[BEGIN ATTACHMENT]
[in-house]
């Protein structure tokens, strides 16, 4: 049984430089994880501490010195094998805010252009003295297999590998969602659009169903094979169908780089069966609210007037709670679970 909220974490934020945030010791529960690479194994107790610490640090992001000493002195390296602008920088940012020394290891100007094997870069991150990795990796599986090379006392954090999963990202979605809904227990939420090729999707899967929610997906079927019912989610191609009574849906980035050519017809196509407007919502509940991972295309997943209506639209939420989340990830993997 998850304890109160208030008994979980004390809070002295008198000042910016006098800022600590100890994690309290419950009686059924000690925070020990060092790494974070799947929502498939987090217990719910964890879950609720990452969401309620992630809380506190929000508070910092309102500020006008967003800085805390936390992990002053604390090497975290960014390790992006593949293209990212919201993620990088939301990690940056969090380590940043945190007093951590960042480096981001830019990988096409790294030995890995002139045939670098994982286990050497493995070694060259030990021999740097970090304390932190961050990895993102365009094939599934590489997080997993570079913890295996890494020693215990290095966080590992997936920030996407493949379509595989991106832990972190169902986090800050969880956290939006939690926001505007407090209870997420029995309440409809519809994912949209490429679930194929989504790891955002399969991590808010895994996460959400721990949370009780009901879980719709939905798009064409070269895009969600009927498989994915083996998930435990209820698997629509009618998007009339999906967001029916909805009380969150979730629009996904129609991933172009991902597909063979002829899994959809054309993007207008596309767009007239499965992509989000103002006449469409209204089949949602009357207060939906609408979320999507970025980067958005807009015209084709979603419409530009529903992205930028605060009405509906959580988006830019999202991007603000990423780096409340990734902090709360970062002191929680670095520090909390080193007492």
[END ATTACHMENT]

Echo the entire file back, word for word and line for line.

[in-house]
């Protein structure tokens, strides 16, 4: 049984430089994880501490010195094998805010252009003295297999590998969602659009169903094979169908780089069966609210007037709670679970 909220974490934020945030010791529960690479194994107790610490640090992001000493002195390296602008920088940012020394290891100007094997870069991150990795990796599986090379006392954090999963990202979605809904227990939420090729999707899967929610997906079927019912989610191609009574849906980035050519017809196509407007919502509940991972295309997943209506639209939420989340990830993997 998850304890109160208030008994979980004390809070002295008198000042910016006098800022600590100890994690309290419950009686059924000690925070020990060092790494974070799947929502498939987090217990719910964890879950609720990452969401309620992630809380506190929000508070910092309102500020006008967003800085805390936390992990002053604390090497975290960014390790992006593949293209990212919201993620990088939301990690940056969090380590940043945190007093951590960042480096981001830019990988096409790294030995890995002139045939670098994982286990050497493995070694060259030990021999740097970090304390932190961050990895993102365009094939599934590489997080997993570079913890295996890494020693215990290095966080590992997936920030996407493949379509595989991106832990972190169902986090800050969880956290939006939690926001505007407090209870997420029995309440409809519809994912949209490429679930194929989504790891955002399969991590808010895994996460959400721990949370009780009901879980719709939905798009064409070269895009969600009927498989994915083996998930435990209820698997629509009618998007009339999906967001029916909805009380969150979730629009996904129609991933172009991902597909063979002829899994959809054309993007207008596309767009007239499965992509989000103002006449469409209204089949949602009357207060939906609408979320999507970025980067958005807009015209084709979603419409530009529903992205930028605060009405509906959580988006830019999202991007603000990423780096409340990734902090709360970062002191929680670095520090909390080193007492």